Though Adobe had seen the value of developing for Apple’s hardware, it still had to put in a lot of work to win over existing audiences. Print shops, for instance, had basically declined to service InDesign files.

“We had to not only win the user, but we had to win the workflow.”

“Service bureaus weren’t accepting InDesign files — they literally would turn you away if you brought one in,” Yap says of the publishing industry’s response to version 1.0. “And it was just a hard blow for the team.”

Adobe remedied the rejection by creating a preflight feature, which allowed for print shops to ensure fonts and images weren’t missing from the file, or that there wasn’t some glitch that would prevent the file from correctly printing. “We had to not only win the user, but we had to win the workflow,” Yap says. “We had to make sure that they could get their files out successfully and work with the service bureaus, the magazines, and the newspapers because oftentimes they all have their own in-house production, as well.”

Adobe focused heavily on making guides to tell users how to switch to InDesign from Quark. And it started to develop a broader workflow language for its overall portfolio — first strides toward the app ecosystem you may now recognize in the Creative Cloud service.

“InDesign introduced some things in the Options bar, where when you click on a tool, you can get more options, and those are things that then eventually got moved into Illustrator and Photoshop,” Yap says.

In the long run, Adobe pulled it off. Within five years of its original release, InDesign had come to dominate a market that QuarkXPress had owned for nearly a decade.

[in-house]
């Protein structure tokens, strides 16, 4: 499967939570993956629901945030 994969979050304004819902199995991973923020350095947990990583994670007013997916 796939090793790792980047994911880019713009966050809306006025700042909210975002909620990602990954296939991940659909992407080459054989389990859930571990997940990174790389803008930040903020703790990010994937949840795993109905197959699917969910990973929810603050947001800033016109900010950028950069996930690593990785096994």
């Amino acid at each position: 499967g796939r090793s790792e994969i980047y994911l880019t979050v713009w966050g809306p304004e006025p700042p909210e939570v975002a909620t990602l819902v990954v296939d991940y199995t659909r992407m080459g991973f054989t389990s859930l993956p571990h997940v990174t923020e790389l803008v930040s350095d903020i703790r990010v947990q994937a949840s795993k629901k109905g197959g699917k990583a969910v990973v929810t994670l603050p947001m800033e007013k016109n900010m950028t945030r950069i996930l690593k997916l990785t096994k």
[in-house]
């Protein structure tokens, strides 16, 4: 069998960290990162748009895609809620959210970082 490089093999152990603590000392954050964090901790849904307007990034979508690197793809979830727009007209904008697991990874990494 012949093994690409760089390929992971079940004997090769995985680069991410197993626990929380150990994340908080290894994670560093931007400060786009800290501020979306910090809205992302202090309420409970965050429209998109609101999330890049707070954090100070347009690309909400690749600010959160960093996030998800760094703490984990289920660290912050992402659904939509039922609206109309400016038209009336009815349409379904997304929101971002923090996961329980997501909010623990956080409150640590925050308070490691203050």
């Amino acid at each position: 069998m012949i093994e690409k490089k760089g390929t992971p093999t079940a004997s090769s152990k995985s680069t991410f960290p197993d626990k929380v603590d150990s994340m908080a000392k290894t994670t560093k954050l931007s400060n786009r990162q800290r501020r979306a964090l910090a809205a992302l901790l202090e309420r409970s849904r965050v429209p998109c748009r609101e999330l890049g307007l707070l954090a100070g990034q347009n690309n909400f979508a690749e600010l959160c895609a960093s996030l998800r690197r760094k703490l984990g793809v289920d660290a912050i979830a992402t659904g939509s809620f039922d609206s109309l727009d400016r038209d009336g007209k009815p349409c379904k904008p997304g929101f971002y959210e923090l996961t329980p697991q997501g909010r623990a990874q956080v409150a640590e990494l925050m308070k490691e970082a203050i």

A stepping stone to dominance

The success of InDesign 2.0 helped set the stage for the modern Adobe, which has steadily become a dominant figure in digital design. And its success was quickly parlayed into a business move that would leave much of its competition in the dust. Two years after InDesign 2.0’s release, Adobe made the desktop publishing tool the centerpiece of its Creative Suite. A bundle that combined InDesign with other basic tools like Photoshop and Illustrator, the suite came to dominate the design field, and later evolved into Adobe’s much broader Creative Cloud offering.

These days, InDesign does much more than it did in 2001. New features such as “content-aware fit,” which uses artificial intelligence to decide the best way to put an image into a frame, have become essential to design workflows. During the early years of the iPad, when the publishing industry was strongly pushing digital magazines, it added interactive design elements.

“From its early conception, the architecture of InDesign was built to be extensible and flexible,” explains Wayne Hoang, InDesign’s senior product marketing manager for Adobe. “The code was modular, so it had the ability to morph and change easily with the evolution of user needs. Strategically, this allows us to elegantly balance the needs of all our users. Our approach to balancing ‘old’ and ‘new’ is by providing the community a choice.”

But there’s now a question of future evolution. While InDesign doesn’t have a full iPad app like its older brother Photoshop, it does have a secondary app, Adobe Comp, for quick layout creation on the go.

Yap speaks of InDesign’s power as something of an “aggregation tool,” a place where ideas are organized into one place and built out. And while other tools in Adobe’s lineup are better suited for digital design, that spirit has lingered in modern applications made by both Adobe and its competitors.

“When I look at the Creative Cloud tool XD, which is focused primarily on interface and application flow, it has a lot of the hallmarks of InDesign to me, because it’s trying to sort of bringing disparate things together in a place where a user can interact with it in different ways,” Yap says.

InDesign may face tougher competition than it once did — Serif’s Affinity Publisher, released earlier this year, is perhaps the strongest new entrant in the print design space in many years, and QuarkXPress is still around in a much humbler form. But InDesign is still evolving, bringing in elements of machine learning and allowing for deep integrations with a wide variety of publishing tools.

“InDesign is able to evolve with the changing demands relatively easily thanks to its foresight in the architecture laid down by the team more than 20 years ago,” Hoang says. “This, to me, is simply amazing.”